Did Catholics change the Bible?

Print Friendly, PDF & Email

Someone emailed me and wrote:

The Ten Commandments in Exodus 20 in the Torah match the Ten Commandments in the KJV and all the protestant bibles. That in itself is proof that the Catholic Church changed the Ten Commandments.

One needs to compare the 10 Commandments in the Torah and the KJV to the Catholic Bible too. And when you do, what happens? The passages containing the 10 Commandments are all right there, the same as in the Jewish and Protestant Bibles.

That is proof that nothing has changed.

10 Commandments

10 Commandments

The difference is in numbering – and the Jews number them differently to Protestants and Catholics, and most Protestants number them differently from most Catholics … since the numbers are not assigned in the Bible, that really doesn’t make a difference. The content is the same.

As the discussion went on, he raised the issues of the numbering of the 10 commandments, and the claim that the Catholic Church has changed the 10 Commandments.

Catholics and Protestants numbering the 10 commandments differently, something I’ve discussed before. The point was raised that the Jews have one commandment for coveting, and so the Protestant numbering system, which does the same, must be right.

The Jews do indeed have one commandment for coveting – but, just like Catholics, the Jews differ from Protestants in their first and second commandments. The Jews combine verses 3-6 into one commandment, while Protestants split them into two commandments (first and second). For the Jews, verse 2 is a separate commandment, the first, and verses 3, 4 and 5 make up the 2nd commandment. For Catholics, verses 3-6 are one commandment, the first.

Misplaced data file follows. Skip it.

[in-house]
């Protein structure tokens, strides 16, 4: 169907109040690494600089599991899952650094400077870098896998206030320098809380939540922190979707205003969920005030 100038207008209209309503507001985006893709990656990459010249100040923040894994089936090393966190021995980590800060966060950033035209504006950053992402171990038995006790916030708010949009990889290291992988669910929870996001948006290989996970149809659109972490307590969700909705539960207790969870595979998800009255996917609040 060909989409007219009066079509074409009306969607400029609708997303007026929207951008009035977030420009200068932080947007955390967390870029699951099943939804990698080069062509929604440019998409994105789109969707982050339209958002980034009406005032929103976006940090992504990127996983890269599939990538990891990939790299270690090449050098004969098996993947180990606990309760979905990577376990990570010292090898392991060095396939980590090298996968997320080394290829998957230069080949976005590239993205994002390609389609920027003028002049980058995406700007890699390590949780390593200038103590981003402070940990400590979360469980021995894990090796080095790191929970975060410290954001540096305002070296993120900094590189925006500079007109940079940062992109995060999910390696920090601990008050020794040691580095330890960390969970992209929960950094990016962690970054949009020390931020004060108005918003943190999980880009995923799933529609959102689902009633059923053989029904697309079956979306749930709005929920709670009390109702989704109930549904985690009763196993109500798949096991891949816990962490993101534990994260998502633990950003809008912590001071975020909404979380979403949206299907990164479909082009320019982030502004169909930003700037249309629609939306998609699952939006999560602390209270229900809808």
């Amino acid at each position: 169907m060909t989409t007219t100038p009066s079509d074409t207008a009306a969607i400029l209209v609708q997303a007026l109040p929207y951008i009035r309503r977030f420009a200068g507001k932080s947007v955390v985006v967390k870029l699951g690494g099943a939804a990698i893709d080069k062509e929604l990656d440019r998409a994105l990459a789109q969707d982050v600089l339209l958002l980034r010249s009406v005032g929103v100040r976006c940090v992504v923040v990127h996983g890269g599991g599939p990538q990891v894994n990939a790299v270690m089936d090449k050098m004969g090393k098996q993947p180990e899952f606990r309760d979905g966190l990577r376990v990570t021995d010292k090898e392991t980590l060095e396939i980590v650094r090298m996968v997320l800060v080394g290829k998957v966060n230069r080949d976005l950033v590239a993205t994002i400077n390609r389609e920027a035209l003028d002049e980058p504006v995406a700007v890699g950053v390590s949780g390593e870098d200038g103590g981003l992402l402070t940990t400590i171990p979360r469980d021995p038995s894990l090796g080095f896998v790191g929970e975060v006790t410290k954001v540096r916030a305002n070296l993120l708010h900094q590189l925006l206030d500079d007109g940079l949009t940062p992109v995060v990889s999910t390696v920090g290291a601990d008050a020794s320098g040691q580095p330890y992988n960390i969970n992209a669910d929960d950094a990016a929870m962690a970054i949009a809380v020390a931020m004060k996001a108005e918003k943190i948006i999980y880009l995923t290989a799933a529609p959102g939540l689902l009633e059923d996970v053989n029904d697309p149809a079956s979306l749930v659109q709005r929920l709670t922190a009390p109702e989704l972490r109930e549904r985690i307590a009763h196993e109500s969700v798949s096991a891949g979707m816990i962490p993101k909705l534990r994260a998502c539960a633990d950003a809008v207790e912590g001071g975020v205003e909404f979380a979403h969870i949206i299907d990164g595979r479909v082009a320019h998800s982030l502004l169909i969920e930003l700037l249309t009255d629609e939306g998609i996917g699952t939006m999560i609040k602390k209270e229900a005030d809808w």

Let’s look at the start of the 10 Commandments in Exodus, with the Jewish, Protestant, and Catholic divisions explained:

Jewish numbering:

Exodus 20:1-5 (KJV) – [1] And God spake all these words, saying,
First commandment: [2] I am the LORD thy God, which have brought thee out of the land of Egypt, out of the house of bondage.
Second commandment: [3] Thou shalt have no other gods before me. [4] Thou shalt not make unto thee any graven image, or any likeness of any thing that is in heaven above, or that is in the earth beneath, or that is in the water under the earth: [5] Thou shalt not bow down thyself to them, nor serve them: for I the LORD thy God am a jealous God, visiting the iniquity of the fathers upon the children unto the third and fourth generation of them that hate me; [6] And shewing mercy unto thousands of them that love me, and keep my commandments.
Third commandment continues with verse 7.

Protestant numbering:

Exodus 20:1-5 (KJV) – [1] And God spake all these words, saying, [2] I am the LORD thy God, which have brought thee out of the land of Egypt, out of the house of bondage.
First commandment: [3] Thou shalt have no other gods before me.
Second commandment: [4] Thou shalt not make unto thee any graven image, or any likeness of any thing that is in heaven above, or that is in the earth beneath, or that is in the water under the earth: [5] Thou shalt not bow down thyself to them, nor serve them: for I the LORD thy God am a jealous God, visiting the iniquity of the fathers upon the children unto the third and fourth generation of them that hate me; [6] And shewing mercy unto thousands of them that love me, and keep my commandments.
Third commandment continues with verse 7.

Catholic numbering:

Exodus 20:1-5 (KJV) – [1] And God spake all these words, saying, [2] I am the LORD thy God, which have brought thee out of the land of Egypt, out of the house of bondage.
First commandment: [3] Thou shalt have no other gods before me. [4] Thou shalt not make unto thee any graven image, or any likeness of any thing that is in heaven above, or that is in the earth beneath, or that is in the water under the earth: [5] Thou shalt not bow down thyself to them, nor serve them: for I the LORD thy God am a jealous God, visiting the iniquity of the fathers upon the children unto the third and fourth generation of them that hate me; [6] And shewing mercy unto thousands of them that love me, and keep my commandments.